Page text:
It’s not healthy to check a Facebook page for comments made by other women – or for pictures from a night out when she said she had to work late. It’s not healthy to see if they’ve recently updated their dating profile, wondering what it means if he logs in the day after a good date with you. We analyze so much when we first start dating someone; the last thing we need is a downright tome of messages, pictures, quotations, and links that could potentially be taken the wrong way.
“What does it mean?” It means it’s time to slow down.
I say that it’s time to go back to text-free dating, fully understanding that texting is not going anywhere. But dating has become like fast food: quick, thoughtless, and disposable. I hate that people show their interest with emojis instead of emotion. I hate that my best friend can get ghosted by a guy after he promises her the world – via text. I hate that people feel obligated to parcel out their personality, hoping that the other person won’t ever catch on to who they really are. I hate that we’re all quick for the shortest path, even though it’ll hurt us more in the end.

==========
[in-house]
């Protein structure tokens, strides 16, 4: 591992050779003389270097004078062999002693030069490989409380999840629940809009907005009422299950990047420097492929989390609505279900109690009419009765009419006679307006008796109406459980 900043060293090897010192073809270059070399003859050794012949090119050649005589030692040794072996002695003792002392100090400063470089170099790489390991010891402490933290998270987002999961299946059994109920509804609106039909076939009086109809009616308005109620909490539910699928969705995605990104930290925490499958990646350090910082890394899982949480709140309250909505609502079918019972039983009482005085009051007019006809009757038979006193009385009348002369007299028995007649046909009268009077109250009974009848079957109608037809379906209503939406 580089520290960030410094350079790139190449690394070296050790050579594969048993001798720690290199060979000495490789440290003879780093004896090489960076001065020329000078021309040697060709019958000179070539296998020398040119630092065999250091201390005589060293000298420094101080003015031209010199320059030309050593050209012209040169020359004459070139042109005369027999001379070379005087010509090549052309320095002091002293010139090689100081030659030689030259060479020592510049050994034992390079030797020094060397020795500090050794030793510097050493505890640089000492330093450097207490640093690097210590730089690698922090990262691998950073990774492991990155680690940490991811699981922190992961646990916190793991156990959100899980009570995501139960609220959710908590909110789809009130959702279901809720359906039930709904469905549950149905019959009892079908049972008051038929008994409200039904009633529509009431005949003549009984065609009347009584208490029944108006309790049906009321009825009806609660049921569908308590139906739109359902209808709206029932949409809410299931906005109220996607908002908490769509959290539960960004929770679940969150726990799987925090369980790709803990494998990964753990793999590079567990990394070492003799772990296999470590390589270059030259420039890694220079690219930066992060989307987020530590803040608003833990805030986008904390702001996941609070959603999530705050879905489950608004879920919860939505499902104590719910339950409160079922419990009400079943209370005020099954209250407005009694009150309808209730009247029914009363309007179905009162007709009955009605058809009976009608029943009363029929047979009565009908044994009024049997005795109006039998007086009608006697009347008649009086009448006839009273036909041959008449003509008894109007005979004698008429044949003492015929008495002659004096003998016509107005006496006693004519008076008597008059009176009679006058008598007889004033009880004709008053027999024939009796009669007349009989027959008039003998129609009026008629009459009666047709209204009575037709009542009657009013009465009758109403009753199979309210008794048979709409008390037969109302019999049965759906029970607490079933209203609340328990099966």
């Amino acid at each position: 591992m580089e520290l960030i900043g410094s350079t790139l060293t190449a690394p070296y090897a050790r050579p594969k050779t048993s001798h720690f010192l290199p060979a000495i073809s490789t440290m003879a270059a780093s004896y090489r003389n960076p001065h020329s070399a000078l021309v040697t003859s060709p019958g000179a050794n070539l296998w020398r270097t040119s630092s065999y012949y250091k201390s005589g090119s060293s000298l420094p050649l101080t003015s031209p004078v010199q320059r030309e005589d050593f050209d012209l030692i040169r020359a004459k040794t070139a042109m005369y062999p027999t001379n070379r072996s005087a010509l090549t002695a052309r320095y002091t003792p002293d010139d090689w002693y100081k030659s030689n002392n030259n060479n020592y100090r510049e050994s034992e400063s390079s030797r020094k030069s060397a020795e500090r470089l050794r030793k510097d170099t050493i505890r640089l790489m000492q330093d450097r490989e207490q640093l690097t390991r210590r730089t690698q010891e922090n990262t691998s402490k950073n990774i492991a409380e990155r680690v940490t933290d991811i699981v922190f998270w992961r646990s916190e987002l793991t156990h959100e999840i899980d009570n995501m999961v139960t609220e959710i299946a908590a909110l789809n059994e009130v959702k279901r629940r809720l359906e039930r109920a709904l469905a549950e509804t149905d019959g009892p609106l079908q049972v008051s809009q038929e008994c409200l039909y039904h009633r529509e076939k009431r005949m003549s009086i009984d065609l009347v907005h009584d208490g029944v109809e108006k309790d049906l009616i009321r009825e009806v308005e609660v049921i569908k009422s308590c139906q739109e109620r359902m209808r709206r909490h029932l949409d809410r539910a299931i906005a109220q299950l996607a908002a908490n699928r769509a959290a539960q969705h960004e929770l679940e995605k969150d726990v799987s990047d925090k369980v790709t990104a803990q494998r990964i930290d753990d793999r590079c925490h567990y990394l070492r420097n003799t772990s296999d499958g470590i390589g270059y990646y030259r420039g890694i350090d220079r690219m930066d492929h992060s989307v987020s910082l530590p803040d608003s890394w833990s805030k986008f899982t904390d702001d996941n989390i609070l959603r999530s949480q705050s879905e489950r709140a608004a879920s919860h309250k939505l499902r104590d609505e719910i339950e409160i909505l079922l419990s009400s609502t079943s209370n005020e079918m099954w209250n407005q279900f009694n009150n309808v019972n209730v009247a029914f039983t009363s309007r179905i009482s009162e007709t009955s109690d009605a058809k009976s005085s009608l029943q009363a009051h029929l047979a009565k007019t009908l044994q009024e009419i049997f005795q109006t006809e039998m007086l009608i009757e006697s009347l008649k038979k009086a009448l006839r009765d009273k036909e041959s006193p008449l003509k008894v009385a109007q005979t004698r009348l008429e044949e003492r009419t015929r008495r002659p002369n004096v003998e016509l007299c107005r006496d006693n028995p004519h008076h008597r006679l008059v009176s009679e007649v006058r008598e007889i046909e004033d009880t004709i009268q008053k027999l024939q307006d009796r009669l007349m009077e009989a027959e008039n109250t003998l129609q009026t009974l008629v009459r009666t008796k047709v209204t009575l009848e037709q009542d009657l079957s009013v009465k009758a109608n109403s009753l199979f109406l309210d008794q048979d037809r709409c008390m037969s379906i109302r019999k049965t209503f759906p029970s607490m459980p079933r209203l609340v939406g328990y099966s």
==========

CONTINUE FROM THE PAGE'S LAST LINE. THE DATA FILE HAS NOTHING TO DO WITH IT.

It’s time to remember how complicated and confusing dating can be; that there’s something to the adage, “Quick to ripe, quick to rotten.” It’s time to remember that perpetually staying in the superficial will hurt us way more than putting ourselves out there ever would. It’s time to recognize that saturating yourself with a brand new person is a guaranteed way of getting sick of them – or they of you.
When I say it’s time to go back to text-free dating, I mean it’s time to go back to the slow simmer, getting to know you, not concerning ourselves with our online “presence” type of dating. It’s time to cherish time apart, and true time together. It’s time to remember balance.
It’s time to find that balance in every aspect of our lives. It’s time to go back to the text-free relationship, the text-free marriage. It’s time to express how we feel face-to-face. It’s time to cherish the sound of each other’s voice and not the witty remarks saved on our phones. It’s time to leave the serious talks for when you can seriously sit down and talk it out, when you can look into their eyes and know exactly how your words affect them. It doesn’t matter if you’re two months, two years, or two children into your relationship. It doesn’t matter if you’ve been single for a few weeks, a few years, or since Clinton was in office.
It’s time to remember that times will change, but some things should be more than just a cute throwback to a different era. It’s time to remember that important communication should come from the heart, not a set of autocorrected words. I doubt there is a single person out there who would ever want to say something akin to, “And when he sent me a text with a two puppy emojis and a smiley face, I knew I had found the one.”